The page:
Multi-drug resistance and other predictors for mortality in severe sepsis and sepsis chock due to Gram-negative and Gram-positive pathogens in a tertiary care hospital in Brazil: a retrospective matched case vs case vs control study design

Authors

  • Sebastiana Silva Sabino
  • Paola Amaral de Campos
  • Sebastiana Silva Sabino
  • Luiz Gustavo Machado
  • Caio Augusto de Lima
  • Astrídia Marília de Souza Fontes
  • Paulo Pinto Gontijo-Filho
  • Rosineide Marques Ribas

DOI:

https://doi.org/10.46919/archv2n3-002

Keywords:

Healthcare-associated infection, Intensive Care Units, Epidemiology, Risk factors, Bloodstream infection

Abstract

Introduction: Infections, mainly bloodstream infections (BSI), acquired in the intensive care unit (ICU) are associated with significant rates of morbidity and mortality, especially when caused by pathogens. The objectives the study were to determine risk factors and mortality rates in 30 days for patients with BSI caused by microorganisms resistant versus microorganisms susceptible to antimicrobials. Methods: A case-vs-control study was carried out, in which patients were identified with BSI acquired in the ICU. Control patients were paired, considering: age, acute mean severity classification (ASIS), and chronic disease scores, Charlson's Comorbidity Index (CHARLSON) both ≥ 3. Results: Retrospective cohort study of 531 patients, 254 with bloodstream infection (BSI), and 277 uninfected controls during hospital stay. Of those infected, 181 presented multidrug-resistant isolates (MDR) and 73, isolates susceptible to antibiotics. The univariate analysis showed statistically significant frequencies for BSIs, when compared with controls, of isolates resistant to multiple drugs and susceptible. There was also significance in the mortality rate among patients with resistant and susceptible pathogens (40.3% vs 34.2%, P<0.05). Multivariate analysis showed that only trauma and previous use of antibiotics were independent risk factors for BSIs in critically ill patients with infection, both by MDR and antibiotic-sensitive isolates. Conclusion: Mortality and bacteremia were higher in BSIs due to antibiotic-resistant isolates in a cohort of intensive care patients. The lack of financial and human resources results in multiple barriers in developing countries like Brazil and the prevention of these infections becomes a major challenge.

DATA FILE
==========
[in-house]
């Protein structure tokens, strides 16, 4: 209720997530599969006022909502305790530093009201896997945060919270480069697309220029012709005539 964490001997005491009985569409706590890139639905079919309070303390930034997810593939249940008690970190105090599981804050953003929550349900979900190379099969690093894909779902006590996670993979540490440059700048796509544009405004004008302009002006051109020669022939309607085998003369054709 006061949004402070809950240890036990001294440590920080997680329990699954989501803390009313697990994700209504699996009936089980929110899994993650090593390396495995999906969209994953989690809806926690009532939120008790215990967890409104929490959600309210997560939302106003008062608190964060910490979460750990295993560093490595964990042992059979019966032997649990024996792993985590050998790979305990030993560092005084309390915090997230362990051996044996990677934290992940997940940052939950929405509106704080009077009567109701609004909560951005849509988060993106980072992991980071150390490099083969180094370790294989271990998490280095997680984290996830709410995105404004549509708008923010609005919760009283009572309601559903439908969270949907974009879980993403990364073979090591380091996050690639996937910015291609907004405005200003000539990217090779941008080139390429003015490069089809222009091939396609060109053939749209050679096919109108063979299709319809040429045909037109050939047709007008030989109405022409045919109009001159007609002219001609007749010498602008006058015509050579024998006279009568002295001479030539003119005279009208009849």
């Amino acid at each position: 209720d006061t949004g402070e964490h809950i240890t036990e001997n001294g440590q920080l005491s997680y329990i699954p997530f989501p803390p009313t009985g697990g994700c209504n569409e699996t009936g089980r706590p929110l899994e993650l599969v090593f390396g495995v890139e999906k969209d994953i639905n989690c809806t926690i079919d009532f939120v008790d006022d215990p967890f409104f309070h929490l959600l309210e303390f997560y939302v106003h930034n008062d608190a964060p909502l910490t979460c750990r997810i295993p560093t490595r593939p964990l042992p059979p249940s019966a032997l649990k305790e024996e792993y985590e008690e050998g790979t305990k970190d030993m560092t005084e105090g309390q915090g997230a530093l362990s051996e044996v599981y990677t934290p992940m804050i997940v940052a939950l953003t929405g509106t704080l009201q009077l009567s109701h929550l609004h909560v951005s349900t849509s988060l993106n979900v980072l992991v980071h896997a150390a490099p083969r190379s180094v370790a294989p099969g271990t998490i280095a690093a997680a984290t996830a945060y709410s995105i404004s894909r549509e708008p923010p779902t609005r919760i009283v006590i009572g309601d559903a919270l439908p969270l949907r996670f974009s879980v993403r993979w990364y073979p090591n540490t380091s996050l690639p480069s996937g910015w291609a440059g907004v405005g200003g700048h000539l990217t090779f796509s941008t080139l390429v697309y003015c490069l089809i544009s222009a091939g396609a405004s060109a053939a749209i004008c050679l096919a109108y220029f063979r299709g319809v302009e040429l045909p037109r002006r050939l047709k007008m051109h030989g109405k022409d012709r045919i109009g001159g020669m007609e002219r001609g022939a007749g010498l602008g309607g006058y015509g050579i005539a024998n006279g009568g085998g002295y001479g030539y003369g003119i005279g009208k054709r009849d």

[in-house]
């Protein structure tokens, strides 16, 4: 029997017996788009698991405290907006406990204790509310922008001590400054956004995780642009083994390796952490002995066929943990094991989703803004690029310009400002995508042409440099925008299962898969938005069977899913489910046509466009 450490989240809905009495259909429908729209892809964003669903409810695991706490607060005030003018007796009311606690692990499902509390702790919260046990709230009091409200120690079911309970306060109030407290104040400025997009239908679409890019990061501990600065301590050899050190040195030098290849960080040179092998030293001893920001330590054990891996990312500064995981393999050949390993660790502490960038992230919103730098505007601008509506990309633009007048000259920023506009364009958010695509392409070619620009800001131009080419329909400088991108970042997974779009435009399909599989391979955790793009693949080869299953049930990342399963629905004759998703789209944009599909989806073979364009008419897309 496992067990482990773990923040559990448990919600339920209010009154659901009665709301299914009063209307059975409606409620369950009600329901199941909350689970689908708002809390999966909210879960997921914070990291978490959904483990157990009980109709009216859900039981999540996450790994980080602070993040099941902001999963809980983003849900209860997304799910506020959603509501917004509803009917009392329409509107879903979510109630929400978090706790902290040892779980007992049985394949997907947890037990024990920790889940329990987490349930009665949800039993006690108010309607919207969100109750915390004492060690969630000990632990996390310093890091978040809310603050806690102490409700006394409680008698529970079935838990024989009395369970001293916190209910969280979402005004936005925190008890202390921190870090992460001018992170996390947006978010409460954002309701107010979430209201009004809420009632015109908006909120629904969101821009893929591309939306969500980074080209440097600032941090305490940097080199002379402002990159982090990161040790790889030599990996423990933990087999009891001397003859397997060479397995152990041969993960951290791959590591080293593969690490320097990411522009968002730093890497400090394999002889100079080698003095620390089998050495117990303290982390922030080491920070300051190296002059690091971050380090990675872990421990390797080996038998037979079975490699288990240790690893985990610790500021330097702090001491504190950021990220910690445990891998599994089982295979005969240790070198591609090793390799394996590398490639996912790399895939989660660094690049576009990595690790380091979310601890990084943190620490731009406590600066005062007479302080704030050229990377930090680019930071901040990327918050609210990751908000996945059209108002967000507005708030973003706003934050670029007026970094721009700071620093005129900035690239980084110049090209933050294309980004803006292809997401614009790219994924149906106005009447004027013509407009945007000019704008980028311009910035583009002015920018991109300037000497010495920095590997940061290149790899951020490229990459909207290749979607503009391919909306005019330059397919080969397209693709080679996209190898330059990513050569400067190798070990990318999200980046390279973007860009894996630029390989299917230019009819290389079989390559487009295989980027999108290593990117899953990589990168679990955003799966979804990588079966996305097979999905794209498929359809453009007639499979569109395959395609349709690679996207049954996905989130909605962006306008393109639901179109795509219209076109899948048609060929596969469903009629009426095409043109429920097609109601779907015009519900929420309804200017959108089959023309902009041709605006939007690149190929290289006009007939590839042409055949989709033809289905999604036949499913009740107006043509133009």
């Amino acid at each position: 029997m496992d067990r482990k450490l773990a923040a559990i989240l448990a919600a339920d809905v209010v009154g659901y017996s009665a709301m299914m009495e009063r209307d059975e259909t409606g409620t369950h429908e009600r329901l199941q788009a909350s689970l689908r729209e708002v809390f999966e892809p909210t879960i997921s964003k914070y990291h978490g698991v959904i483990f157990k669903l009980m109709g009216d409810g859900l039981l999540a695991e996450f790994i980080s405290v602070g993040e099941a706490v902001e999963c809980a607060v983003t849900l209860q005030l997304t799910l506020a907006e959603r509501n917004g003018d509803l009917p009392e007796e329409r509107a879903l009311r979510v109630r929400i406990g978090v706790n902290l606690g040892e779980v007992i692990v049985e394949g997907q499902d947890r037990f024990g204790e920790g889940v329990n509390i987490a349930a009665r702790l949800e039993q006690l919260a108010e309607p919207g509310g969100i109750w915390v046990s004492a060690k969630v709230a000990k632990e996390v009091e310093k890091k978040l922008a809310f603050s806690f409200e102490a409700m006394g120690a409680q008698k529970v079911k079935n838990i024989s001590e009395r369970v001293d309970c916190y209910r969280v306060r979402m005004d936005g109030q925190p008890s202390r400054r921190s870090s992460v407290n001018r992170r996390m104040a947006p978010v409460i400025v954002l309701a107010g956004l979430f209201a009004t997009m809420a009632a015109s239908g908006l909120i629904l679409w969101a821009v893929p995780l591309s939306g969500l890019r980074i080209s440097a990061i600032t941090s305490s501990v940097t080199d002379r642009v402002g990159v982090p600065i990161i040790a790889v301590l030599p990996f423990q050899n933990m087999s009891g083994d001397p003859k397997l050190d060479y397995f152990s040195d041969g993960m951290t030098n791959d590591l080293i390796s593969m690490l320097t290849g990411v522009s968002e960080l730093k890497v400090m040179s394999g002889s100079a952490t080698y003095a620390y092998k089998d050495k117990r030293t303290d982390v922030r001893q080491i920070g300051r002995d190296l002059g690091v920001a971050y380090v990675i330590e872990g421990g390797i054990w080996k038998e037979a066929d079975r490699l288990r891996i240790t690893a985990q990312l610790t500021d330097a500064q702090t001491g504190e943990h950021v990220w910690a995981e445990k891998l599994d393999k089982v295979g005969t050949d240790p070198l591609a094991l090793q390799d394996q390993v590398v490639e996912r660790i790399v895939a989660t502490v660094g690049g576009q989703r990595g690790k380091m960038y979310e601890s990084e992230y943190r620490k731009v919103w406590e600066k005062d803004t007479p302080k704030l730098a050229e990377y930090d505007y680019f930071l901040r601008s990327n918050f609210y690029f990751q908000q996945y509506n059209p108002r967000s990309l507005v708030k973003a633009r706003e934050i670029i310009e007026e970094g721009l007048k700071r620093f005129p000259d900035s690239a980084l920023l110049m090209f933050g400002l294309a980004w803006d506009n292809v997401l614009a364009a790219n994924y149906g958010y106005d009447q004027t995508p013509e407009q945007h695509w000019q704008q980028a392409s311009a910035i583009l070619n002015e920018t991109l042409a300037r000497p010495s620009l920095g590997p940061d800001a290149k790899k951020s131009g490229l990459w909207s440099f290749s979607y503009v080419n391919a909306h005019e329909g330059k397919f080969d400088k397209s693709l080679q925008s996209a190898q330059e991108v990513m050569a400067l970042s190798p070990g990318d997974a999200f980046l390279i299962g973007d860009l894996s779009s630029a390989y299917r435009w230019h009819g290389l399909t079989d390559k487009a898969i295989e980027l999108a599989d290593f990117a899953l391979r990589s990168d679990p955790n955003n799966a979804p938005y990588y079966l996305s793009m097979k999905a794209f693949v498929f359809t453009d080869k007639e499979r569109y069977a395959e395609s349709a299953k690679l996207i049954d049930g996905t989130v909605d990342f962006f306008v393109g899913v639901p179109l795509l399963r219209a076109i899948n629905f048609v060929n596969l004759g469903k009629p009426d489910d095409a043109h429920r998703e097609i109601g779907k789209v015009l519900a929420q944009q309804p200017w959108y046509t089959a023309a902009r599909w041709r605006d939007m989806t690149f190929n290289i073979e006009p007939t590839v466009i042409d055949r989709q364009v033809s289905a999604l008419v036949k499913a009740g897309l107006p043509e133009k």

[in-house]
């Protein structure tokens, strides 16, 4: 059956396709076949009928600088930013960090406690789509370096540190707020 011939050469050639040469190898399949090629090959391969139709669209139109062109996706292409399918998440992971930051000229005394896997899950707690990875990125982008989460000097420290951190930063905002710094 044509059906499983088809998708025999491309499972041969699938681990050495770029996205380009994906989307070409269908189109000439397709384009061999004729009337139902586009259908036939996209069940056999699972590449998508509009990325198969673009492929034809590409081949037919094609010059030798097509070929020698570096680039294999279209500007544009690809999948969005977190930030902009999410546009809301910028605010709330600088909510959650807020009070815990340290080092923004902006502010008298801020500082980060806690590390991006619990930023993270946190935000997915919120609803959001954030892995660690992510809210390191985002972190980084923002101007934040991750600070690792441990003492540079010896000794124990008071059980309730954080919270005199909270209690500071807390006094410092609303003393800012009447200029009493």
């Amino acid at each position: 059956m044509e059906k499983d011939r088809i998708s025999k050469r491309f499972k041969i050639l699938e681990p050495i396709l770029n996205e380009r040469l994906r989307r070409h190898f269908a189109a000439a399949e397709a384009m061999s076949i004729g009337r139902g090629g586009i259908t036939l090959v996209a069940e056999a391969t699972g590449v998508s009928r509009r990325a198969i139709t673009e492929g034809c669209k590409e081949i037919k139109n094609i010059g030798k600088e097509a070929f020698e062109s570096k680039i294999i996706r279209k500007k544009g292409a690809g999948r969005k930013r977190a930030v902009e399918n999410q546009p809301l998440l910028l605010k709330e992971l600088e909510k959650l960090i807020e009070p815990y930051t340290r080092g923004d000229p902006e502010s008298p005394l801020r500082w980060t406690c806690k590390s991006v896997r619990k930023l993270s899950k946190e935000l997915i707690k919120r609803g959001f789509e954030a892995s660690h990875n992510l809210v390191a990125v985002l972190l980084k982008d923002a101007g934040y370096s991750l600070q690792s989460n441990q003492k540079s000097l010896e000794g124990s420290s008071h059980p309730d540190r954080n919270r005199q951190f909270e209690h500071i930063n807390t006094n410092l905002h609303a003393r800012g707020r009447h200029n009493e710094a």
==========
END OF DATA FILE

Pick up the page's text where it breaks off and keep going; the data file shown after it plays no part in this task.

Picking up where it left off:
Published

2021-05-14

How to Cite

SABINO, S. S. .; DE CAMPOS, P. A. .; SABINO, S. S. .; MACHADO, L. G. .; DE LIMA, C. A. .; FONTES, A. M. DE S. .; GONTIJO-FILHO, P. P. .; RIBAS, R. M. . Multi-drug resistance and other predictors for mortality in severe sepsis and sepsis chock due to Gram-negative and Gram-positive pathogens in a tertiary care hospital in Brazil: a retrospective matched case vs case vs control study design. Archives of Health, v. 2, n. 3, p. 126-147, 14 May 2021.